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  1. #1
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    Calling Euro homers: Alpine riding in Switzerland?

    I'll be spending a week in Switzerland this Summer, visiting a friend in Lugano. We are trying to plan a bunch of rides and could use any pointers you can give me. Obviously, places like Champery come to mind, and we will probably take a trip to the Portes du Soleil.

    We will be on 5in travel bikes, looking for big alpine rides, up, down, and across. What are your suggestions? What areas would you recommend? Specific trails? Maps, books?

    I would say anything between Livigno and Champery is game.

    Thanks!

  2. #2
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    Valais region around Verbier, Dorenaz, Martigny - incredibly good riding.

    You'll need a guide to show you the best bits though - these people may be able to help :-

    http://www.powderanddust.com/
    http://www.bikeverbier.com/

  3. #3
    Moosehead
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    This sounds like one helluva good idea. I even like the romantic notion of the Euro Homer.

    "Sorry Honey, kids, boss, I'm a gonna go bust out some MTB riding in the Alps!"

    Please send pics, as I'll never get a hall pass.

  4. #4
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    Take your granny gears, the elevation change in the Alps makes the Rockies look small. 1800 ft valleys with nearby 14,000 ft peaks.

  5. #5
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    Where to start! Zermatt has to be on your list. When you going?

    The Alps is my summer playground

  6. #6
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    Anybody know of good riding near Interlaken? We will be visiting relatives in July/August. I lived there in the 90's, but the MTB scene was non-existant then and I just explored locally on my days off. I never found any prime singletrack, but I still had a lot of fun.

  7. #7
    try driving your car less
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    I will also be in the Alps this summer...

    Val D Aosta in June, then the Dolomites in August. Not bringing the Turner, though. I am going to mail a bike ahead, then leave it there at the inlaws.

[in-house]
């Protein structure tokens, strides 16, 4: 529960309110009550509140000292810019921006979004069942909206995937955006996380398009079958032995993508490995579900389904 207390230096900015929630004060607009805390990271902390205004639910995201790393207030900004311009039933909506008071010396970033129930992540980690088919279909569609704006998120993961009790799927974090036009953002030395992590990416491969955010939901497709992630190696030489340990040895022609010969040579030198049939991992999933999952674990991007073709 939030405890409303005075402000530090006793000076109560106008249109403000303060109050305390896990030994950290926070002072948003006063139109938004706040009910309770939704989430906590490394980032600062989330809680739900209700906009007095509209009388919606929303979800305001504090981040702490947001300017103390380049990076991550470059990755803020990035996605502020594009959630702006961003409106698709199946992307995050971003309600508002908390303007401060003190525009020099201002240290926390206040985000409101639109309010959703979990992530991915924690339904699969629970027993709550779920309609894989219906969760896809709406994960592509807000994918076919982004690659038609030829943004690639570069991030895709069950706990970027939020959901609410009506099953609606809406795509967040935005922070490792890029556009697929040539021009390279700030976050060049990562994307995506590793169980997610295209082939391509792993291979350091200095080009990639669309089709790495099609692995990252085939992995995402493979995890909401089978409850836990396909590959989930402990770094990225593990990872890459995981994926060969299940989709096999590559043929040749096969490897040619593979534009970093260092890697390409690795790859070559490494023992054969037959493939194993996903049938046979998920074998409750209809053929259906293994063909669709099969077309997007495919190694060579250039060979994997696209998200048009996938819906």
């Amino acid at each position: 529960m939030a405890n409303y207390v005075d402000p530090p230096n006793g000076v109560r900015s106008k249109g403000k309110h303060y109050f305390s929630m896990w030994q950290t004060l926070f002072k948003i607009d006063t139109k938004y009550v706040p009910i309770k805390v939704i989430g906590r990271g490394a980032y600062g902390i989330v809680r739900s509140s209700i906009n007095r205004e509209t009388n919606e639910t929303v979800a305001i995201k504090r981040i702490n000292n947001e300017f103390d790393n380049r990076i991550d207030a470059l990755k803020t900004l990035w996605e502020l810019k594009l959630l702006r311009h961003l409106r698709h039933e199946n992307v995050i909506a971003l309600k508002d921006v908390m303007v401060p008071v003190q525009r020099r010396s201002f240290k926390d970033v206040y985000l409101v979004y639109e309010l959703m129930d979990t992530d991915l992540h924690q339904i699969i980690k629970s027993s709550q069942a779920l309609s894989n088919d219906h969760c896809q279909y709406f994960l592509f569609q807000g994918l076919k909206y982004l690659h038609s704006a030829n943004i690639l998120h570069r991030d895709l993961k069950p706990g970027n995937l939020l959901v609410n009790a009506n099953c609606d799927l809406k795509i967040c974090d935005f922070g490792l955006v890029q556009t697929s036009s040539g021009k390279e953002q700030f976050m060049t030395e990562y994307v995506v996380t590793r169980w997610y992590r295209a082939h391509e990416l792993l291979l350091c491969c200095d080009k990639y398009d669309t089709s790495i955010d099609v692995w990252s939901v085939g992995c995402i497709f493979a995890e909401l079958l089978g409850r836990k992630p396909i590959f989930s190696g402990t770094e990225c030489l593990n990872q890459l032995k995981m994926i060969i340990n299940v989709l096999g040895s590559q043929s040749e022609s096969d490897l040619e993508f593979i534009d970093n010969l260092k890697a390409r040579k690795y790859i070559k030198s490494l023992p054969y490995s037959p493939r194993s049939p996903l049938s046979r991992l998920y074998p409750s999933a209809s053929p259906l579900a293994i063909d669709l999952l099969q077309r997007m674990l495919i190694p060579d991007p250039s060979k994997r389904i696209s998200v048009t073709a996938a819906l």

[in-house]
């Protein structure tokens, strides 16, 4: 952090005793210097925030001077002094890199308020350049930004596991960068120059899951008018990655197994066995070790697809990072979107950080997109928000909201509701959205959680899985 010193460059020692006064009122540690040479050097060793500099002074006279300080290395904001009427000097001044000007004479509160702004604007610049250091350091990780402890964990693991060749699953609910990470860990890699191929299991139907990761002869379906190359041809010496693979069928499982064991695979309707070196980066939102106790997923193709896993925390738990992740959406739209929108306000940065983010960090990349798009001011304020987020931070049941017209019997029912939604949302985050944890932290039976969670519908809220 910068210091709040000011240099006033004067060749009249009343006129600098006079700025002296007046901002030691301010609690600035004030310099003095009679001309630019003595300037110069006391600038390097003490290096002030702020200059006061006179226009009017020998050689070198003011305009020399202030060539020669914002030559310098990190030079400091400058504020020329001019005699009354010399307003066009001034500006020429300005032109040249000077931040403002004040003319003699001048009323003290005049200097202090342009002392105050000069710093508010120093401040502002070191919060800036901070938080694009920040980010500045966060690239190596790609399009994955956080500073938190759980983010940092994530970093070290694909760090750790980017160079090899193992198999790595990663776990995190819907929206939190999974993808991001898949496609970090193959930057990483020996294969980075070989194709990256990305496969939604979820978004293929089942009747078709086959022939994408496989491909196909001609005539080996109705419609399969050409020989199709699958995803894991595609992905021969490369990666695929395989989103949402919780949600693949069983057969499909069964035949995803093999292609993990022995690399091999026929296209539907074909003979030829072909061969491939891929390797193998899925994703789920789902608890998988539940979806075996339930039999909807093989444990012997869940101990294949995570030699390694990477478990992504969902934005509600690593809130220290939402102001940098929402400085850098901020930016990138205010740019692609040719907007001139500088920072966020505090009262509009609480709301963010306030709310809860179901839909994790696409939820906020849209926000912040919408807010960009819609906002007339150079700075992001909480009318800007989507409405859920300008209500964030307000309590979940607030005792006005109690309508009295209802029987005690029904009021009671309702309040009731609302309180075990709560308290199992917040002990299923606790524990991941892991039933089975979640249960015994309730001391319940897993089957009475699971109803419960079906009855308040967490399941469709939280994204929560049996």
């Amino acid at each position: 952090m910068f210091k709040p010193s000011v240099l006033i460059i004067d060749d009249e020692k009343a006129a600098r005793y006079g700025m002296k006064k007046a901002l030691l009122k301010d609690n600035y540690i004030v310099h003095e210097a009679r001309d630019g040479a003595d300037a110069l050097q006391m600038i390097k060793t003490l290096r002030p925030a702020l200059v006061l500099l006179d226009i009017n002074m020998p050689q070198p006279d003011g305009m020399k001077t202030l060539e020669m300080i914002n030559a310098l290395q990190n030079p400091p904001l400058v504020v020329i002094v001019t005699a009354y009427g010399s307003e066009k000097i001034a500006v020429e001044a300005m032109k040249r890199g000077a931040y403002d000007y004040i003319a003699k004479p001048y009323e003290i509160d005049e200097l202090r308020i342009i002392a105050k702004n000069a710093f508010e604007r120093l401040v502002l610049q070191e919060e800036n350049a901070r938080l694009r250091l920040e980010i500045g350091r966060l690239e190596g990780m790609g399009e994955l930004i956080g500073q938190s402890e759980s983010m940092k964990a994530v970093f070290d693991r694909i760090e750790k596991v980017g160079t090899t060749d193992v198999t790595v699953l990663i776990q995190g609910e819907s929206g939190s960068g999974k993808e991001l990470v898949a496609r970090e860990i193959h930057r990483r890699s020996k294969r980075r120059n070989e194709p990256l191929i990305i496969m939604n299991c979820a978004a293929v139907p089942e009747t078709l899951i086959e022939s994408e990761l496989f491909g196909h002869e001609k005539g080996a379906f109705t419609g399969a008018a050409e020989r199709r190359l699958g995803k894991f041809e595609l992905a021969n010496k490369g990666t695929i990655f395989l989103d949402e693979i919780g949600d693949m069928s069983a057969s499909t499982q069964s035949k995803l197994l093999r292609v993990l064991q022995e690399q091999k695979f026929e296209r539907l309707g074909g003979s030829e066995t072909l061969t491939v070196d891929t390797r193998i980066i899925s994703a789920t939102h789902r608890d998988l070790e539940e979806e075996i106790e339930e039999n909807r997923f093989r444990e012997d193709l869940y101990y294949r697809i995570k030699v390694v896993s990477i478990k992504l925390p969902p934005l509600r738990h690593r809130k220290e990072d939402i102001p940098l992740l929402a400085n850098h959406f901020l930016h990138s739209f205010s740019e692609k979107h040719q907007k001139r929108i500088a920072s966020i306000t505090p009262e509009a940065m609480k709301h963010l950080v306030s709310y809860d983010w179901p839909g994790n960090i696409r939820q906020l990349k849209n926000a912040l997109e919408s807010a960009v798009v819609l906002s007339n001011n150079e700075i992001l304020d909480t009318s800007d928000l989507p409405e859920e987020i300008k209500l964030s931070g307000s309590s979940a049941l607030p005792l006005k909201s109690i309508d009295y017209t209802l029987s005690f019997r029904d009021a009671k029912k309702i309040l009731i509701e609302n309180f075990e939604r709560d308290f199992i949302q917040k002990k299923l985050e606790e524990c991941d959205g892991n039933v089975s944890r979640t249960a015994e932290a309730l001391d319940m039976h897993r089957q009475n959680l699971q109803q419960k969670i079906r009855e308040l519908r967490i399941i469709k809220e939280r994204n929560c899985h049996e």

If you ride those places, please chime in on what sorts of riding people do. Where we ski in Cermis they advertise lift serviced DH in the summer. I just know that someplaces are all just gravel grinder roads to the top. Nothing wrong with that, just thinking about what sort of bike to ship ahead.
    Only boring people get bored.

  8. #8
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    Quote Originally Posted by Dibbs_
    Where to start! Zermatt has to be on your list. When you going?

    The Alps is my summer playground
    I was hoping you'd chime in!

    I'll be there the first week of August. As I said, we'll be based in Lugano but can take a couple of overnighters in any direction, Zermatt and Champery are roughly the same driving distance.

    Do you have any guidebooks are specific rides to recommend?

  9. #9
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    Quote Originally Posted by moosehead
    This sounds like one helluva good idea. I even like the romantic notion of the Euro Homer.

    "Sorry Honey, kids, boss, I'm a gonna go bust out some MTB riding in the Alps!"

    Please send pics, as I'll never get a hall pass.
    LOL ...

    Well, the wife will be there riding her 5 Spot.

  10. #10
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    Not quite switserland (although on the horizon it could be).

    Alpine riding in France (les deux alpes)

    Greetz
    bettes
    Attached Images Attached Images

  11. #11
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    Nice picture Bettes,

    Is this the black track at the side of le take away? You know where you can eat pancakes and stuff.

    Nybike 1971: You have to see verbier. It is a lovely place to ride. From there you can go to the border of France and ride in the area portes du soleil. There you find all kind of trails with a lot of chairlifts.

  12. #12
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    Trail teasers


  13. #13
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    Quote Originally Posted by Staffan
    That's a great link! Thank you.

  14. #14
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    Quote Originally Posted by nybike1971
    That's a great link! Thank you.
    Luca, you gonna take your camera?
    A blind man searches in a dark room for a black hat that isn't there. Dashiell Hammett

  15. #15
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    Zermatt is a village without cars (only electrocars) a lot intenational tourism, especially climbers for Matterhorn ^ . I found nice panorama at Gornergrat (not a long way from Zermatt). I went up by bike and down i took the train



    http://gallery.mtbr.com/showgallery..../ppuser/475372
    Last edited by stan08; 04-07-2010 at 10:55 AM.

  16. #16
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    Quote Originally Posted by fatboy66
    Nice picture Bettes,
    Is this the black track at the side of le take away? You know where you can eat pancakes and stuff.
    We rode it during the freeraid classic so the exact location is kind of blurry. But I know it's on the other side of the valley from the gletcher and at the bottom you enter "la village"

    greetz
    bettes

  17. #17
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    I'm going back to Verbier for a 3rd year in August.

    Here are some photos from the 2009 trip: